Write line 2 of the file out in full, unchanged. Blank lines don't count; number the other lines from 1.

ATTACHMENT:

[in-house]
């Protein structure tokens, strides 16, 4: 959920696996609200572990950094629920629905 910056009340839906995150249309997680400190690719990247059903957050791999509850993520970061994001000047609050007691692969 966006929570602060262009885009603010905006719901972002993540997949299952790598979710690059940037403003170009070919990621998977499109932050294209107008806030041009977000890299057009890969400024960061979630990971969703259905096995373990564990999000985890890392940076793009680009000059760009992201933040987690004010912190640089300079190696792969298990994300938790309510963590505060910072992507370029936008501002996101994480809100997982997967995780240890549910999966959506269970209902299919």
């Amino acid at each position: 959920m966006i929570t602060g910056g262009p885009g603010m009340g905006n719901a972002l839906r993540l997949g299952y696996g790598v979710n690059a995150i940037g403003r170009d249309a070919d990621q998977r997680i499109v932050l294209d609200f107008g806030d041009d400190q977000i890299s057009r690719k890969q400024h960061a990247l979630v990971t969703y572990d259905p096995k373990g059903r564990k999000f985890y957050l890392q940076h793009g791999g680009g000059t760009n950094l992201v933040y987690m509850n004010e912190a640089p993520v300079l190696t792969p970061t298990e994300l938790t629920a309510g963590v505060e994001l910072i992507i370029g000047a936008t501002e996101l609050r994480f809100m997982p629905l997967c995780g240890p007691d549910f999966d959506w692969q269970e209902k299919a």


């Protein structure tokens, strides 16, 4: 959920696996609200572990950094629920629905 910056009340839906995150249309997680400190690719990247059903957050791999509850993520970061994001000047609050007691692969 966006929570602060262009885009603010905006719901972002993540997949299952790598979710690059940037403003170009070919990621998977499109932050294209107008806030041009977000890299057009890969400024960061979630990971969703259905096995373990564990999000985890890392940076793009680009000059760009992201933040987690004010912190640089300079190696792969298990994300938790309510963590505060910072992507370029936008501002996101994480809100997982997967995780240890549910999966959506269970209902299919």